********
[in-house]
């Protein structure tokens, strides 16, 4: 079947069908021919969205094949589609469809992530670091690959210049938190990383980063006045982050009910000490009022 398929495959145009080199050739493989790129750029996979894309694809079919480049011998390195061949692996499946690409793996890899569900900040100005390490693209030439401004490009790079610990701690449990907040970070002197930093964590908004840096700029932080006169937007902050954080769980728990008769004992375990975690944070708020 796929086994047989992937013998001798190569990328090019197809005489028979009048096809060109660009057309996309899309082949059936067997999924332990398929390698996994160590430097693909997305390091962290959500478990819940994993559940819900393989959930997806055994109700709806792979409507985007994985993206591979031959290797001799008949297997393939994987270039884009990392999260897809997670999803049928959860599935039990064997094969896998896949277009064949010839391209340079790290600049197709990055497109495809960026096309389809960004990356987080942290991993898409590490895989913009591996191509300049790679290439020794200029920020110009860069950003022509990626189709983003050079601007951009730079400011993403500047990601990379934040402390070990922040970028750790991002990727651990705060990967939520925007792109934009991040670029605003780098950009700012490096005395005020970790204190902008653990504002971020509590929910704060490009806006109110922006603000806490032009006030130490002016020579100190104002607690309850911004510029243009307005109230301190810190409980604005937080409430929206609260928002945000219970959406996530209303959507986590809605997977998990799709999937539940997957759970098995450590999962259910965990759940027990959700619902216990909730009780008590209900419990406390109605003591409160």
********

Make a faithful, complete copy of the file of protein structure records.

[in-house]
């Protein structure tokens, strides 16, 4: 079947069908021919969205094949589609469809992530670091690959210049938190990383980063006045982050009910000490009022 398929495959145009080199050739493989790129750029996979894309694809079919480049011998390195061949692996499946690409793996890899569900900040100005390490693209030439401004490009790079610990701690449990907040970070002197930093964590908004840096700029932080006169937007902050954080769980728990008769004992375990975690944070708020 796929086994047989992937013998001798190569990328090019197809005489028979009048096809060109660009057309996309899309082949059936067997999924332990398929390698996994160590430097693909997305390091962290959500478990819940994993559940819900393989959930997806055994109700709806792979409507985007994985993206591979031959290797001799008949297997393939994987270039884009990392999260897809997670999803049928959860599935039990064997094969896998896949277009064949010839391209340079790290600049197709990055497109495809960026096309389809960004990356987080942290991993898409590490895989913009591996191509300049790679290439020794200029920020110009860069950003022509990626189709983003050079601007951009730079400011993403500047990601990379934040402390070990922040970028750790991002990727651990705060990967939520925007792109934009991040670029605003780098950009700012490096005395005020970790204190902008653990504002971020509590929910704060490009806006109110922006603000806490032009006030130490002016020579100190104002607690309850911004510029243009307005109230301190810190409980604005937080409430929206609260928002945000219970959406996530209303959507986590809605997977998990799709999937539940997957759970098995450590999962259910965990759940027990959700619902216990909730009780008590209900419990406390109605003591409160």